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Forever a Farm: Miller Easement Preserves Land, Rural Heritage

MI - Three adjacent properties, totaling 347 acres, protect working farmland with a conservation easement.
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Forever a Farm: Miller Easement Preserves Land, Rural Heritage

As if in celebration, a lemony shaft of November sun bursts through a bank of grey clouds to brighten a farm field on the edge of tiny Parkville in St. Joseph County.

It’s Henry Miller’s field, and he has good reason to feel festive: the growing season’s finally over. After endless weeks of 16-hour days, his crops are harvested and a new cover crop of red wheat has taken root. Here, and across the 1,800 acres that Henry farms, the corn and soybeans have been combined and hauled away. His tractors, fertilizer trucks, and praying mantis-like spray rigs are tucked into barns for the winter.

What hasn’t stopped working is the mathematician-turned-farmer mind of Henry Miller. Spend five minutes with Henry and you see it’s not just crop yields and profits that excite him. What keeps this denim-clad, 61-year-old dynamo energized is the cerebral challenge of agriculture: the daily chess game, of sorts, to find the right balance of moisture, fertility, and pest controls that allow edible green things to grow and flourish.

Take care of the soil and the soil will take care of you

A case in point is the 187-acre parcel that he’s standing on. It’s one of three adjacent properties —totaling 347 acres — that Henry recently protected with a Southwest Michigan Land Conservancy (SWMLC) conservation easement. “When I bought this field in 1991, it had been continuously planted to corn,” said Henry, as his gaze scanned the horizon. “I’ve been rotating crops on a yearly basis ever since — with green beans, navy beans, soy beans, corn, and now wheat.

“The rotation helps break up the life cycle of weeds and insects, which means we can use less chemicals. We also plant cover crops in between harvests, so the ground’s never bare. All this organic residue cycles into the ground, where it decomposes to help next year’s crop. So, although it’s a farm, it acts a lot like the natural soil in the woods across the street.”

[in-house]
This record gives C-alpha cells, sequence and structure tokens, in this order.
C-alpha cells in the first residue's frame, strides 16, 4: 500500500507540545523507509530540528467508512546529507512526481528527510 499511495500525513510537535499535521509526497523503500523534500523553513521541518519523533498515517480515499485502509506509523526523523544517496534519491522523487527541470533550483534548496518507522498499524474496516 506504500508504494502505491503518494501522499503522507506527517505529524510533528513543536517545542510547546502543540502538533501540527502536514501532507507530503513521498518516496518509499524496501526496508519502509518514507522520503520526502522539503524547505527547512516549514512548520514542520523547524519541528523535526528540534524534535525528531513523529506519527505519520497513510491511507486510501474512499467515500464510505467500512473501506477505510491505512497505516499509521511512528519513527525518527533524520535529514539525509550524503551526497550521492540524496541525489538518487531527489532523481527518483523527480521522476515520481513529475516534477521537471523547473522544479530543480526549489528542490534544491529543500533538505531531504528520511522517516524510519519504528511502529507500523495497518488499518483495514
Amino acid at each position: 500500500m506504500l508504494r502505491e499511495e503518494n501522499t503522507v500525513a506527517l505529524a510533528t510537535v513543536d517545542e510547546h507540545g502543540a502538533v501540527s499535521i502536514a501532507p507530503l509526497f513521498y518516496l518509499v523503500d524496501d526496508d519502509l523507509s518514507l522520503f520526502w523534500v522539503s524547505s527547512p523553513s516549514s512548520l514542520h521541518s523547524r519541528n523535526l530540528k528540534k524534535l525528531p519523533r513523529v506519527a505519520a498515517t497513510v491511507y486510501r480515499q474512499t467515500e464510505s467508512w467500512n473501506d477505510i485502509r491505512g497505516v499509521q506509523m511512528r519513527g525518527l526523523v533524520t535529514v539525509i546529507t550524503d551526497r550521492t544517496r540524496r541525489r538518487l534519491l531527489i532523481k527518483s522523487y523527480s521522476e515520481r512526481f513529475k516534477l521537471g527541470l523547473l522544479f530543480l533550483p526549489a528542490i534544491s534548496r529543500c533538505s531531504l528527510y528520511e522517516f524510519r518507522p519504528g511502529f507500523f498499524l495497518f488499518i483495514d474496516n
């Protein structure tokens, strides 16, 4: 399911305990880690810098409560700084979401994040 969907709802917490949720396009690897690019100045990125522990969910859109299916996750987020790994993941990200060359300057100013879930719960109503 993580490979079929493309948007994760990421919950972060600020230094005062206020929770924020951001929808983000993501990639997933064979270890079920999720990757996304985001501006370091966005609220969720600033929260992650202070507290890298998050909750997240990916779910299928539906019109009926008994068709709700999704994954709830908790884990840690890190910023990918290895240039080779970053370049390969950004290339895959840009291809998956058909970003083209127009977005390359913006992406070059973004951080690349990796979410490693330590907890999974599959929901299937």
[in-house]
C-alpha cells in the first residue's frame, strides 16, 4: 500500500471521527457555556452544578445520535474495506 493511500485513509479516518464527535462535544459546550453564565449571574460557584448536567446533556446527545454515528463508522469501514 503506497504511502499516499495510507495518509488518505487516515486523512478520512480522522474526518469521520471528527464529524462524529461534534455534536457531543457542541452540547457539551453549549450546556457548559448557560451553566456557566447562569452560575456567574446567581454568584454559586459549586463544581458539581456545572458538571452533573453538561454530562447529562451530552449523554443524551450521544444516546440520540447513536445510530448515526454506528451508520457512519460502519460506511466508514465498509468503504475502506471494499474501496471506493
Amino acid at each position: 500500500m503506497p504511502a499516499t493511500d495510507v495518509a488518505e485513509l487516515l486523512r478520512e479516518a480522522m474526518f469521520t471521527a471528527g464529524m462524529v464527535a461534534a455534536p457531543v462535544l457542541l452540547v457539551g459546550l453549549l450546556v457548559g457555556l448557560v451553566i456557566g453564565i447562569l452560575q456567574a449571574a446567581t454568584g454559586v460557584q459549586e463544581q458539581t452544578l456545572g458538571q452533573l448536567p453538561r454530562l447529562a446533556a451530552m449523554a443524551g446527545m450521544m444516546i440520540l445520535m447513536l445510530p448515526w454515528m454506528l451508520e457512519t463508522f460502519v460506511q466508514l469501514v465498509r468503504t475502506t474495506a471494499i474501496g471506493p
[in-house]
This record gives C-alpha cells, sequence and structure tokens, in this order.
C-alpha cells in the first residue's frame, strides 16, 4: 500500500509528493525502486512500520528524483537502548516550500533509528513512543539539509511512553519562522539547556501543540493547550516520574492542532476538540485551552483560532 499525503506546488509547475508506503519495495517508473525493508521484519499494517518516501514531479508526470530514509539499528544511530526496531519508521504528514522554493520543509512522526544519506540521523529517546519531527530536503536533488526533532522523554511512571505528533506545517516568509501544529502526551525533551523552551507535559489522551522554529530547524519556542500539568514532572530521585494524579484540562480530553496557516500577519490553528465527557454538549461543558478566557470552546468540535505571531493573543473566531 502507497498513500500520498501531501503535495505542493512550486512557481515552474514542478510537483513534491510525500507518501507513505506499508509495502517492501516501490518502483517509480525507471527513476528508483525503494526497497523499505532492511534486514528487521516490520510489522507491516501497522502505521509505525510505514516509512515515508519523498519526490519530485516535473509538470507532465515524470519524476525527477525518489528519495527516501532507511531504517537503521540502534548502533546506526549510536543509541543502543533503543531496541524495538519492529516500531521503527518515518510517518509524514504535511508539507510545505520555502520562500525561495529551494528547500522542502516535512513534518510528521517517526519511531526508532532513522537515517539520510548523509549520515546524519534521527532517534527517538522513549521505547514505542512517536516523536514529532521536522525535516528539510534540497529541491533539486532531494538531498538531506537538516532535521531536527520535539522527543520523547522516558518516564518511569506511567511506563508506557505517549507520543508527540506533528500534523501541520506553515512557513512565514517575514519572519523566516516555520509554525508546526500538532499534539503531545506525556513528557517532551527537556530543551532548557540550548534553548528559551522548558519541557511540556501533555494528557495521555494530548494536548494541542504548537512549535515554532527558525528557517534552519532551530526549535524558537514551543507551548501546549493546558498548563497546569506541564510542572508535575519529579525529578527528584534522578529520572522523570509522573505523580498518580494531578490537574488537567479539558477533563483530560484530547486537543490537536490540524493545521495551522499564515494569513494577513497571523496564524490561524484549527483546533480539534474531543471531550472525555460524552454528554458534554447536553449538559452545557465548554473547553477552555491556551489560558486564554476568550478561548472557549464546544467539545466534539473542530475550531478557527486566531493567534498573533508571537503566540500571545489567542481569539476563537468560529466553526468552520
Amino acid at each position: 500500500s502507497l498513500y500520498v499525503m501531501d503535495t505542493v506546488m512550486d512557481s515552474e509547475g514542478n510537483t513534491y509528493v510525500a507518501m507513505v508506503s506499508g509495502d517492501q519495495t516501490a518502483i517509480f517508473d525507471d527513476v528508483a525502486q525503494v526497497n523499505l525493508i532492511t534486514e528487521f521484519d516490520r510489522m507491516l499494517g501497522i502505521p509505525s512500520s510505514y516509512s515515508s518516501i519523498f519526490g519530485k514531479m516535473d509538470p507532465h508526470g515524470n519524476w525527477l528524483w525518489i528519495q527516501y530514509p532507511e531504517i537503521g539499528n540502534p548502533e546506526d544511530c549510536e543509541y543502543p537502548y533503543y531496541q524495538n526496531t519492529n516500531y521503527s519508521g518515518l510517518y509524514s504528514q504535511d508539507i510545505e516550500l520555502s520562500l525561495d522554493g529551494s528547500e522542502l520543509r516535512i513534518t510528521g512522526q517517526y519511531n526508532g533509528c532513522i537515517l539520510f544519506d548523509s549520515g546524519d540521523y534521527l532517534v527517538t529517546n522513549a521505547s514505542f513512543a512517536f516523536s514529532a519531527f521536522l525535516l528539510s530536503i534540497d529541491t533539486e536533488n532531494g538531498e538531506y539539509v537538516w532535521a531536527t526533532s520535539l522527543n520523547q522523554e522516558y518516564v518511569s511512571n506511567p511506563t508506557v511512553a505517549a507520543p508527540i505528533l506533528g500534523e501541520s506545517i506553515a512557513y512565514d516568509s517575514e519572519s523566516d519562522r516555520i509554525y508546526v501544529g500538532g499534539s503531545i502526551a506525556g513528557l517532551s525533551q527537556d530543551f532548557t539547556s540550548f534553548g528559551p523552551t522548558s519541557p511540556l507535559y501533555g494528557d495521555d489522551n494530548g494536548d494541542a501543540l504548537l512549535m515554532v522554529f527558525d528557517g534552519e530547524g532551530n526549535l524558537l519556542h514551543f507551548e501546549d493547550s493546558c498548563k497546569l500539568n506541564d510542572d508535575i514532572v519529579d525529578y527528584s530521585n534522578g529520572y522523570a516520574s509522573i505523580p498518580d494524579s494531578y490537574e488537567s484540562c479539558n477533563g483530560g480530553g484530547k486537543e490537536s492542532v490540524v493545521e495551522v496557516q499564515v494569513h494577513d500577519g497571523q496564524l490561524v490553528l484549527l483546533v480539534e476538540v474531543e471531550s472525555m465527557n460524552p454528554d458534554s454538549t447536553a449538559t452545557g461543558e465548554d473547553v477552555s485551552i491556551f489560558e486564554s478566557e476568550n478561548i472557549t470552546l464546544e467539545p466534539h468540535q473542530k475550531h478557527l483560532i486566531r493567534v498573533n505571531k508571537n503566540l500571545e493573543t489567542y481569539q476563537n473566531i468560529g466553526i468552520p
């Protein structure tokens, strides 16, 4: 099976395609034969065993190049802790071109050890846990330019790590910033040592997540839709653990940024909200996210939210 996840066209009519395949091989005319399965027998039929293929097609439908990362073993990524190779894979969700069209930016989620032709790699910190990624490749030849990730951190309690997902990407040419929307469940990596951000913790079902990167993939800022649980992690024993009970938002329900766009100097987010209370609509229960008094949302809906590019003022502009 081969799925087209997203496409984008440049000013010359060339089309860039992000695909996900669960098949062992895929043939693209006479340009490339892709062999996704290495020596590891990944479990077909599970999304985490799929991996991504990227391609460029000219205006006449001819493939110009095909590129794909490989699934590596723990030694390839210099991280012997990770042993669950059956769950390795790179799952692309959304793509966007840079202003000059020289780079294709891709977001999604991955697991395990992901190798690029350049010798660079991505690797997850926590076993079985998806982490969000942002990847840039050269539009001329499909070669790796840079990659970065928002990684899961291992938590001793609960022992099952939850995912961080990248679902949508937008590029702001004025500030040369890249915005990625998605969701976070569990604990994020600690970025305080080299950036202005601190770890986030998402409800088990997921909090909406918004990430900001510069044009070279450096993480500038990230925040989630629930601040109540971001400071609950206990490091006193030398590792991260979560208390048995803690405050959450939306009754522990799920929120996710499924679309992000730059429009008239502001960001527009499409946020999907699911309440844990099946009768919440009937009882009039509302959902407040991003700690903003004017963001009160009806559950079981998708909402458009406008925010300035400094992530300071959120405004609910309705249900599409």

As good farmers have always known, take care of the soil and the soil will take care of you. As proof, this particular field is among the county’s top producers of Pioneer brand seed corn. And that’s saying a lot, since St. Joseph County annually produces 25 percent of the entire world’s seed corn crop.

Growing food for the world

Despite its value as first-rate cropland, southern Michigan properties like this one are under constant threat of development. That’s because the sandy loam soils are equally well-suited for a more permanent crop: suburban houses and “mini-farm” estates. It’s this vulnerability that interested SWMLC in the Miller property, says Geoff Cripe, land protection specialist.

“Henry Miller’s farm represents two extremes for us,” Geoff said. “It’s the biggest piece of ag property we’ve ever protected and the most intensely farmed. But it also includes the biggest stretch of undeveloped river frontage — more than a mile of wooded corridor along the Portage River. It’s a clear, clean river and a first-rate smallmouth bass fishery.”

And for Henry, it’s simply unacceptable that this land becomes anything but a place that grows food for the world. “This is our legacy,” he says with conviction. “We want this to be open space 200 years from now. It really disturbs me to see people buy 20-40 acres of prime ag land in places like Park Township and then build a house in the middle of it.

“We can’t keep doing that. It takes good land out of production, fragments fields, and makes the practicality of farming very difficult. A few years down the road, who’s going to farm it?” Then again, look at Henry’s life and there’s reason to believe a new crop of farmers may spring up where we least expect them.

Mathematician turned farmer

Although he grew up on a traditional family farm near Three Rivers, it was an occupation Henry was eager to leave behind. “We even raised 16,000 turkeys one year — but only one year,” he recalls. “You know what they say, ‘The only thing dumber than a turkey is the guy who’s raising them.’”

After high school, Henry enrolled at Eastern Mennonite College in Harrisonburg, Virginia, where he earned a bachelor’s degree in mathematics and a minor in physics. While there, he made what proved a momentous decision: he learned Spanish and signed on with the Mennonite Voluntary Service. This Peace Corps-type experience took him to San Jose, Costa Rica, where he taught math and science at a small urban school.